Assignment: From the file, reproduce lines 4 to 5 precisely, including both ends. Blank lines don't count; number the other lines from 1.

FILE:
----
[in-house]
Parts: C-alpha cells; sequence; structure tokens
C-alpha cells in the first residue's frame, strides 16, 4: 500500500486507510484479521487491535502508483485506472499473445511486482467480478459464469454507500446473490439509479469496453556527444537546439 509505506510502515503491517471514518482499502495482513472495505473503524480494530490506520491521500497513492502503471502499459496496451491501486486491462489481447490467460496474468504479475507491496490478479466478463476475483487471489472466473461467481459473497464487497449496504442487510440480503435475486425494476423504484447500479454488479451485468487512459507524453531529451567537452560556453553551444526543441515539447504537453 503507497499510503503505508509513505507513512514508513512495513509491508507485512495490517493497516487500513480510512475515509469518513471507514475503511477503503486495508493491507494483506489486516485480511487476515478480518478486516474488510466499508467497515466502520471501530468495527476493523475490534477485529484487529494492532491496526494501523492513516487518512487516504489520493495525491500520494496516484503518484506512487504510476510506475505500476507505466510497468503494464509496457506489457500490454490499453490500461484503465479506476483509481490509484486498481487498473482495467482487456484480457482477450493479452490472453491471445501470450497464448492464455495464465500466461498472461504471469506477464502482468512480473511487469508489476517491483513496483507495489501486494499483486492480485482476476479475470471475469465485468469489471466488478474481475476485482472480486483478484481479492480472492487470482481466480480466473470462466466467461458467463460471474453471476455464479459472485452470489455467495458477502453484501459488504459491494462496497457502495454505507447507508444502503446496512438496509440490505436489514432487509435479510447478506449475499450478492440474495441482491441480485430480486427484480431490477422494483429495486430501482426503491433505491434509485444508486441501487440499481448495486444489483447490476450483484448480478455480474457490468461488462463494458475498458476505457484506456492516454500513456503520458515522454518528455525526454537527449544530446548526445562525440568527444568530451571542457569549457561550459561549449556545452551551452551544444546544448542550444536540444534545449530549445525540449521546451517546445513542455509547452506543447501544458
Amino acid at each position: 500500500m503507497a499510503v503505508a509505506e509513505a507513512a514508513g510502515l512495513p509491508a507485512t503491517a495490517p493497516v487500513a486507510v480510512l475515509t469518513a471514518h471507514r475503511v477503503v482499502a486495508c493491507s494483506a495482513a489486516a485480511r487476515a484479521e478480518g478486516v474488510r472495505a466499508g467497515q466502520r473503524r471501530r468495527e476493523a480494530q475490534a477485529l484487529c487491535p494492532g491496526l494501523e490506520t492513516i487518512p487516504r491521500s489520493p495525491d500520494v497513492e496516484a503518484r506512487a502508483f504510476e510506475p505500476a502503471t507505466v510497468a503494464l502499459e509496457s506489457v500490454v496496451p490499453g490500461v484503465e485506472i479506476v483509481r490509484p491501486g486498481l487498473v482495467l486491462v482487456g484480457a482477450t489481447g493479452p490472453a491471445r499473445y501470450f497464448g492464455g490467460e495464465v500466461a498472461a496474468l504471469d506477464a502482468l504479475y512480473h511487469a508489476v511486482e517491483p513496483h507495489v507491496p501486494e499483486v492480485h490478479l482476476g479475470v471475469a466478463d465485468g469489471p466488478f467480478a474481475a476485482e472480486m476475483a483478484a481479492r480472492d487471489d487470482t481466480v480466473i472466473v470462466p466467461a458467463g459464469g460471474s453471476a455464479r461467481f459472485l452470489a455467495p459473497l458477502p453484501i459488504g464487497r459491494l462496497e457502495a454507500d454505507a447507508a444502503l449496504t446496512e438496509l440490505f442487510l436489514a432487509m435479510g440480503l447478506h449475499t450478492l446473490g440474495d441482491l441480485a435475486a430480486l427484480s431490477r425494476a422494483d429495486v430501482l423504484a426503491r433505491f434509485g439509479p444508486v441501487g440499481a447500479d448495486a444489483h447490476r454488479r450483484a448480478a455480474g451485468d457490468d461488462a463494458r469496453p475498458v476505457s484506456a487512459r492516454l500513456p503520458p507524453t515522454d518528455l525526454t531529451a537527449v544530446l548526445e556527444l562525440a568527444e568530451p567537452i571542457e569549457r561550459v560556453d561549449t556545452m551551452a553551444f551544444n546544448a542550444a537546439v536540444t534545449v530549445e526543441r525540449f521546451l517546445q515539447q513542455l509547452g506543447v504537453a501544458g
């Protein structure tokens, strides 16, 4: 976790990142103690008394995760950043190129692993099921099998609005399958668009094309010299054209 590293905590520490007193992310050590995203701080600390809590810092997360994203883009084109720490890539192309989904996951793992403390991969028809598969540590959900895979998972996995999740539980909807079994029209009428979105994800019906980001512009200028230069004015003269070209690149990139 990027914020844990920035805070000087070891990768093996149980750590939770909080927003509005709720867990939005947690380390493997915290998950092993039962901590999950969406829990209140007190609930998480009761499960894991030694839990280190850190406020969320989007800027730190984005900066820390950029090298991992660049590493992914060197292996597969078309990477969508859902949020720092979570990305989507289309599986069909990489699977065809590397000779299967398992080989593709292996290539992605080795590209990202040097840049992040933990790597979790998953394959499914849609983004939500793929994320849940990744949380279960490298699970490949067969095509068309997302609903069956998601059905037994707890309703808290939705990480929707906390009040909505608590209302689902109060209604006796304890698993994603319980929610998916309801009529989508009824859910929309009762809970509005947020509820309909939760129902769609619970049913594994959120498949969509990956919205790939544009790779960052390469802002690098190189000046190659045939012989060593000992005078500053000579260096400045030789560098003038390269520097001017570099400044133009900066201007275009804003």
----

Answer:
Amino acid at each position: 500500500m503507497a499510503v503505508a509505506e509513505a507513512a514508513g510502515l512495513p509491508a507485512t503491517a495490517p493497516v487500513a486507510v480510512l475515509t469518513a471514518h471507514r475503511v477503503v482499502a486495508c493491507s494483506a495482513a489486516a485480511r487476515a484479521e478480518g478486516v474488510r472495505a466499508g467497515q466502520r473503524r471501530r468495527e476493523a480494530q475490534a477485529l484487529c487491535p494492532g491496526l494501523e490506520t492513516i487518512p487516504r491521500s489520493p495525491d500520494v497513492e496516484a503518484r506512487a502508483f504510476e510506475p505500476a502503471t507505466v510497468a503494464l502499459e509496457s506489457v500490454v496496451p490499453g490500461v484503465e485506472i479506476v483509481r490509484p491501486g486498481l487498473v482495467l486491462v482487456g484480457a482477450t489481447g493479452p490472453a491471445r499473445y501470450f497464448g492464455g490467460e495464465v500466461a498472461a496474468l504471469d506477464a502482468l504479475y512480473h511487469a508489476v511486482e517491483p513496483h507495489v507491496p501486494e499483486v492480485h490478479l482476476g479475470v471475469a466478463d465485468g469489471p466488478f467480478a474481475a476485482e472480486m476475483a483478484a481479492r480472492d487471489d487470482t481466480v480466473i472466473v470462466p466467461a458467463g459464469g460471474s453471476a455464479r461467481f459472485l452470489a455467495p459473497l458477502p453484501i459488504g464487497r459491494l462496497e457502495a454507500d454505507a447507508a444502503l449496504t446496512e438496509l440490505f442487510l436489514a432487509m435479510g440480503l447478506h449475499t450478492l446473490g440474495d441482491l441480485a435475486a430480486l427484480s431490477r425494476a422494483d429495486v430501482l423504484a426503491r433505491f434509485g439509479p444508486v441501487g440499481a447500479d448495486a444489483h447490476r454488479r450483484a448480478a455480474g451485468d457490468d461488462a463494458r469496453p475498458v476505457s484506456a487512459r492516454l500513456p503520458p507524453t515522454d518528455l525526454t531529451a537527449v544530446l548526445e556527444l562525440a568527444e568530451p567537452i571542457e569549457r561550459v560556453d561549449t556545452m551551452a553551444f551544444n546544448a542550444a537546439v536540444t534545449v530549445e526543441r525540449f521546451l517546445q515539447q513542455l509547452g506543447v504537453a501544458g
């Protein structure tokens, strides 16, 4: 976790990142103690008394995760950043190129692993099921099998609005399958668009094309010299054209 590293905590520490007193992310050590995203701080600390809590810092997360994203883009084109720490890539192309989904996951793992403390991969028809598969540590959900895979998972996995999740539980909807079994029209009428979105994800019906980001512009200028230069004015003269070209690149990139 990027914020844990920035805070000087070891990768093996149980750590939770909080927003509005709720867990939005947690380390493997915290998950092993039962901590999950969406829990209140007190609930998480009761499960894991030694839990280190850190406020969320989007800027730190984005900066820390950029090298991992660049590493992914060197292996597969078309990477969508859902949020720092979570990305989507289309599986069909990489699977065809590397000779299967398992080989593709292996290539992605080795590209990202040097840049992040933990790597979790998953394959499914849609983004939500793929994320849940990744949380279960490298699970490949067969095509068309997302609903069956998601059905037994707890309703808290939705990480929707906390009040909505608590209302689902109060209604006796304890698993994603319980929610998916309801009529989508009824859910929309009762809970509005947020509820309909939760129902769609619970049913594994959120498949969509990956919205790939544009790779960052390469802002690098190189000046190659045939012989060593000992005078500053000579260096400045030789560098003038390269520097001017570099400044133009900066201007275009804003």